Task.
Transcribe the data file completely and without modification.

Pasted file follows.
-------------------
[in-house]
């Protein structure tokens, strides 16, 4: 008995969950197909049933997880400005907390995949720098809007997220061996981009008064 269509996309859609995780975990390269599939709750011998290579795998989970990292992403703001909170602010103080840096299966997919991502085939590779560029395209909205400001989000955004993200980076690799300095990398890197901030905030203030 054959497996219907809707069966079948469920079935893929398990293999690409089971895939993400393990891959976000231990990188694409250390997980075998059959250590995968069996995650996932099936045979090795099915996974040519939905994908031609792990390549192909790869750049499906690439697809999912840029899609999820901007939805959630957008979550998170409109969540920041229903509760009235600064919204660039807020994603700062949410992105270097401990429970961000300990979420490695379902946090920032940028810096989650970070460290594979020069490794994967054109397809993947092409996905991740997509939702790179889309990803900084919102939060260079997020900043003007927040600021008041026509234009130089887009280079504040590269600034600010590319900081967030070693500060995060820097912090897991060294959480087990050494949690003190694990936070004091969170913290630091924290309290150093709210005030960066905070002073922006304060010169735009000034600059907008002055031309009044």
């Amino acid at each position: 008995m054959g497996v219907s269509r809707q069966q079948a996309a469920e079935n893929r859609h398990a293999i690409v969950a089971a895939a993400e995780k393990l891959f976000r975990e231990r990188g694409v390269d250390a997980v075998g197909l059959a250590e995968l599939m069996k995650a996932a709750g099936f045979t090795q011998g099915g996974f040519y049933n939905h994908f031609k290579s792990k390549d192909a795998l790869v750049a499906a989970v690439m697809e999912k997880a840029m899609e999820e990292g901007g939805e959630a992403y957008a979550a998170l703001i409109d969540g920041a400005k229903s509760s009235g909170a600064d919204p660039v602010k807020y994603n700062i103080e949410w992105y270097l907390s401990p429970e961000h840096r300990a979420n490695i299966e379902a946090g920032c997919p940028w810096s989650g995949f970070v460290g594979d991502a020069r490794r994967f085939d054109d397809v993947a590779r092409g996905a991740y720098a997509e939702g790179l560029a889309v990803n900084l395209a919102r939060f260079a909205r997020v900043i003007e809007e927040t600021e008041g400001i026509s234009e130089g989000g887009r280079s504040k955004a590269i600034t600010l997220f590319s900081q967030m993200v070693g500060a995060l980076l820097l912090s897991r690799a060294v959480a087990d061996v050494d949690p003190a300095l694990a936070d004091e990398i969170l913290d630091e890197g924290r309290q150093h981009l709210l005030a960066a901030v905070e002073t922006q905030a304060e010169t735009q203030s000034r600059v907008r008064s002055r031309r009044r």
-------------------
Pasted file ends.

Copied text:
[in-house]
């Protein structure tokens, strides 16, 4: 008995969950197909049933997880400005907390995949720098809007997220061996981009008064 269509996309859609995780975990390269599939709750011998290579795998989970990292992403703001909170602010103080840096299966997919991502085939590779560029395209909205400001989000955004993200980076690799300095990398890197901030905030203030 054959497996219907809707069966079948469920079935893929398990293999690409089971895939993400393990891959976000231990990188694409250390997980075998059959250590995968069996995650996932099936045979090795099915996974040519939905994908031609792990390549192909790869750049499906690439697809999912840029899609999820901007939805959630957008979550998170409109969540920041229903509760009235600064919204660039807020994603700062949410992105270097401990429970961000300990979420490695379902946090920032940028810096989650970070460290594979020069490794994967054109397809993947092409996905991740997509939702790179889309990803900084919102939060260079997020900043003007927040600021008041026509234009130089887009280079504040590269600034600010590319900081967030070693500060995060820097912090897991060294959480087990050494949690003190694990936070004091969170913290630091924290309290150093709210005030960066905070002073922006304060010169735009000034600059907008002055031309009044």
């Amino acid at each position: 008995m054959g497996v219907s269509r809707q069966q079948a996309a469920e079935n893929r859609h398990a293999i690409v969950a089971a895939a993400e995780k393990l891959f976000r975990e231990r990188g694409v390269d250390a997980v075998g197909l059959a250590e995968l599939m069996k995650a996932a709750g099936f045979t090795q011998g099915g996974f040519y049933n939905h994908f031609k290579s792990k390549d192909a795998l790869v750049a499906a989970v690439m697809e999912k997880a840029m899609e999820e990292g901007g939805e959630a992403y957008a979550a998170l703001i409109d969540g920041a400005k229903s509760s009235g909170a600064d919204p660039v602010k807020y994603n700062i103080e949410w992105y270097l907390s401990p429970e961000h840096r300990a979420n490695i299966e379902a946090g920032c997919p940028w810096s989650g995949f970070v460290g594979d991502a020069r490794r994967f085939d054109d397809v993947a590779r092409g996905a991740y720098a997509e939702g790179l560029a889309v990803n900084l395209a919102r939060f260079a909205r997020v900043i003007e809007e927040t600021e008041g400001i026509s234009e130089g989000g887009r280079s504040k955004a590269i600034t600010l997220f590319s900081q967030m993200v070693g500060a995060l980076l820097l912090s897991r690799a060294v959480a087990d061996v050494d949690p003190a300095l694990a936070d004091e990398i969170l913290d630091e890197g924290r309290q150093h981009l709210l005030a960066a901030v905070e002073t922006q905030a304060e010169t735009q203030s000034r600059v907008r008064s002055r031309r009044r």